Omaha Indians, for example, referred to the rocks as Grandfather,
symbol of earthly endurance, and moved them from the fire into
the revered sweatlodge. When water was splashed over them, the
vapor produced became another medium for the transfer of heat
and another object of worship. The Finns named this vapor loyly,
spirit of life. The Fox, another American Indian tribe, believed
that Manitou, a friendly spirit, dwelled inside the rocks and
was released through the vapor to penetrate the skins of the bathers
and drive out sickness. (Science has given a new name to vapor's
healing power--negative ions.)
A bather absorbing the heat of a sweat bath was seen as re-enacting
Creation, merging body and fire. Hindu mythology has several stories
regarding the human absorption of heat. Pajapati created the world
by heating himself to an extreme temperature through asceticism.
Consequently, Hindu ascetics meditate near fire to achieve inner
heat. Those who reach a communion with the Spirit are said to
"burn." Those who perform miracles are called sahib-jocks, which
means to "boil" from inner heat.
The visible product of heat, or "waters born from the heated man,"
is sweat. When looked on in this spiritual light, sweat's importance
to many primitive societies becomes clear. New Guinea tribes believed
that sweat carried the combined essences of spiritual and human
powers. Before leaving a campsite, they would carefully stab the
ground with spears to prevent a demon from making use of any of
their precious fluids they may have left behind. On Warrior Island
in the Torres Straits, men would drink the sweat of renowned warriors
so they too might become strong and fearless. Another example
of sweat's mystical powers comes from Russia where peasants would
concoct an aphrodisiac with vodka and sweat from the bride-to-be.
Sweat, because of its indirect association with fire, was sometimes
connected with the creation of humankind. Sweat from bathing gods
is of special importance. In Russian and Indian folklore are tales
of "God" in a sweat bath and creating "Adam and Eve" through drops
of falling sweat. A Bengali tale indicates another culture that
believed that sweat carries the seeds of life: "Siva (a Hindu
god) sweat and he washed the sweat away with a piece of cloth.
He threw the cloth away. out of this a girl was born."
Perhaps another explanation for the sweat bath's spirituality
is its association with re-birth. The rejuvenating effects of
the sweat bath, combined with its physical characteristics, made
it a natural place for purification and rebirth rituals. The warm,
dark, moist ambiance inside a sweat bath is easily likened to
a womb, even the womb of Mother Earth herself. A tired, dirty
bather climbs into the confines of the sweat bath, assumes a fetal
position (especially in the smaller, more primitive baths), sweats
out physical and spiritual impurities and emerges refreshed and
Because of these re-birth qualities, rites of passage were invariably
connected with sweat bathing. Cleanliness is next to godliness,
and close to God is a good place to be when an individual passes
from one stage of life to another. The sweat bath prepared bathers
for the rituals that attended birth, adulthood, marriage and death
rites of passage; times when awe of the unknown was highest.
Finnish women usually gave birth inside saunas in order to be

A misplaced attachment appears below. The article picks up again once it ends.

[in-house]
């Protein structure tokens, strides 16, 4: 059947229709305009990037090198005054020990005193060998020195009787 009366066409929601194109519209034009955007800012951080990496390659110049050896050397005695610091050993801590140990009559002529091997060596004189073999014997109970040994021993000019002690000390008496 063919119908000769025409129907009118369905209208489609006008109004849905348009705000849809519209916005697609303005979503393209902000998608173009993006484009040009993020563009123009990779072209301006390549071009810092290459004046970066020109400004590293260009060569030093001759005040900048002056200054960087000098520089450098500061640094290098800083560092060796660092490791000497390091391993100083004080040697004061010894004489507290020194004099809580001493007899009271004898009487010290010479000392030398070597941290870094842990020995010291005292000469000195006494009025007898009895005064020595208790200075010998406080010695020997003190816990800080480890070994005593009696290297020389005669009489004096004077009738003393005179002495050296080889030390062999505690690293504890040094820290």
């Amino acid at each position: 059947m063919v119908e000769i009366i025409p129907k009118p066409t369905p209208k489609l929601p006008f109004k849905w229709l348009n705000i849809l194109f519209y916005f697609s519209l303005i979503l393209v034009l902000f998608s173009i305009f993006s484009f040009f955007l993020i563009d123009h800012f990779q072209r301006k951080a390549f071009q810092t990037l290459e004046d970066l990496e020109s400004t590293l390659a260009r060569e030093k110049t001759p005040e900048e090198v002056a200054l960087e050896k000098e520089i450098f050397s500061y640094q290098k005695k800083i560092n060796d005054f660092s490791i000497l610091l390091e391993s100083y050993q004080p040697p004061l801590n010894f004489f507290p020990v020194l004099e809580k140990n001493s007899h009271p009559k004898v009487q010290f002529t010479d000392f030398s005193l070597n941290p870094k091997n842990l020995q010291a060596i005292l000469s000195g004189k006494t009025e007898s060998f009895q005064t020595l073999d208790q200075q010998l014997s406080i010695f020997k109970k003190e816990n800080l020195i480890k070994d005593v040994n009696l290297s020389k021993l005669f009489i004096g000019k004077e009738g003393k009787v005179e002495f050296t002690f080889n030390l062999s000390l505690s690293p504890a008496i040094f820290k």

in the presence of benevolent spirits. These spirits were thought
to reduce the pains of childbirth and increase the chance of survival
for both the mother and child.
When a boy reached puberty among the Thompson Indians of British
Columbia, he entered the sweat bath to pray to the "sweat bathing
Grandfather Chief." He prayed that he might be strong, brave,
and agile, a good hunter and fisherman, lucky and prosperous.
Islamic women went to the hamman, the middle eastern sweat bath,
three times during many days of wedding ceremonies, attending
the final rinsing bath on the eve of marriage.
Russian mourners would heat their sweat bath in order to warm
their living souls and, by projection, the souls of the deceased.
Finally, as with any religion or ritual, sweat baths would not
have been given such cultural importance without serving humankind
in practical ways. With its mystical powers marshalled, the sweat
bath became healer. We've seen how modern science attempts to
explain its healing powers, but before people knew that bacteria
thrived in blood and filth and were responsible for disease, people
believed that evil spirits were the cause of ill health. So instead
of relying on the antiseptic properties of fire, people called
on the spirits of fire to purge their bodies of demonry. Benevolent
sweat bath spirits drove aches and pains from the body through
the medium of sweat.
The idea is not to have the best sauna on the block, but to get
the entire block in the sauna.
-Professor Harold Tier
President, Finnish Sauna Society
The medicinal and spiritual values of the sweat bath are furthered
by its communal character. The sweat bath is a social event--like
the coffee shop, neighborhood bar or picnic--and is probably the
healthiest ever offered a group of people.
Early in its history, sweat bath ceremonies and rituals were strong
expressions of the community. Elders of' the Cherokee tribe used
the sweat bath as a hallowed schoolhouse where teachinings of'
their forefathers were passed on to their young. Groups of Finns,
dodging elves, would gather inside the sauna to talk, to escape
the Nordic cold and to soothe aching muscles. Turkish women would
congregate for hours in their hamman, the only place their men
allowed them to socialize. The gregarious Romans would throng
by the thousands to their lavish thermaes.
The Russians say, "If there are few banias, we live in unity;
but if there are too many, we are lonely because one does not
visit the other."